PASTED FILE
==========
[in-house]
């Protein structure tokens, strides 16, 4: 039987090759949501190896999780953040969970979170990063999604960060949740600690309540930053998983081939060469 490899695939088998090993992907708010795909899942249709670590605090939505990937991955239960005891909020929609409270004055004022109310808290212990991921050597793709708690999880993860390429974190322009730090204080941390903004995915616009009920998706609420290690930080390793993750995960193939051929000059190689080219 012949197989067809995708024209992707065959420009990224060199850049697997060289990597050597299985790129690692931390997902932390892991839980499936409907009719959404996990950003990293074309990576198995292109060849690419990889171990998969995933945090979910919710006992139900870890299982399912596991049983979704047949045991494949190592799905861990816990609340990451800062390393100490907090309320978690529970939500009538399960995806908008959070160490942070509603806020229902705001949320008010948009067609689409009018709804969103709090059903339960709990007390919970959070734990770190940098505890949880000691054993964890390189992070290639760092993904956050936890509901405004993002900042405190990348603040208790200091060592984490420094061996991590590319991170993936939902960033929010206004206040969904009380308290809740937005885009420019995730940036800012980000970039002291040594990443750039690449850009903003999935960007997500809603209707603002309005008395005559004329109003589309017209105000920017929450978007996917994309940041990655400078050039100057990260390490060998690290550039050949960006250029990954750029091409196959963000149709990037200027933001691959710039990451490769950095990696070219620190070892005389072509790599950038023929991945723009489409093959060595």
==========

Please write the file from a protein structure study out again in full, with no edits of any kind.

[in-house]
């Protein structure tokens, strides 16, 4: 039987090759949501190896999780953040969970979170990063999604960060949740600690309540930053998983081939060469 490899695939088998090993992907708010795909899942249709670590605090939505990937991955239960005891909020929609409270004055004022109310808290212990991921050597793709708690999880993860390429974190322009730090204080941390903004995915616009009920998706609420290690930080390793993750995960193939051929000059190689080219 012949197989067809995708024209992707065959420009990224060199850049697997060289990597050597299985790129690692931390997902932390892991839980499936409907009719959404996990950003990293074309990576198995292109060849690419990889171990998969995933945090979910919710006992139900870890299982399912596991049983979704047949045991494949190592799905861990816990609340990451800062390393100490907090309320978690529970939500009538399960995806908008959070160490942070509603806020229902705001949320008010948009067609689409009018709804969103709090059903339960709990007390919970959070734990770190940098505890949880000691054993964890390189992070290639760092993904956050936890509901405004993002900042405190990348603040208790200091060592984490420094061996991590590319991170993936939902960033929010206004206040969904009380308290809740937005885009420019995730940036800012980000970039002291040594990443750039690449850009903003999935960007997500809603209707603002309005008395005559004329109003589309017209105000920017929450978007996917994309940041990655400078050039100057990260390490060998690290550039050949960006250029990954750029091409196959963000149709990037200027933001691959710039990451490769950095990696070219620190070892005389072509790599950038023929991945723009489409093959060595």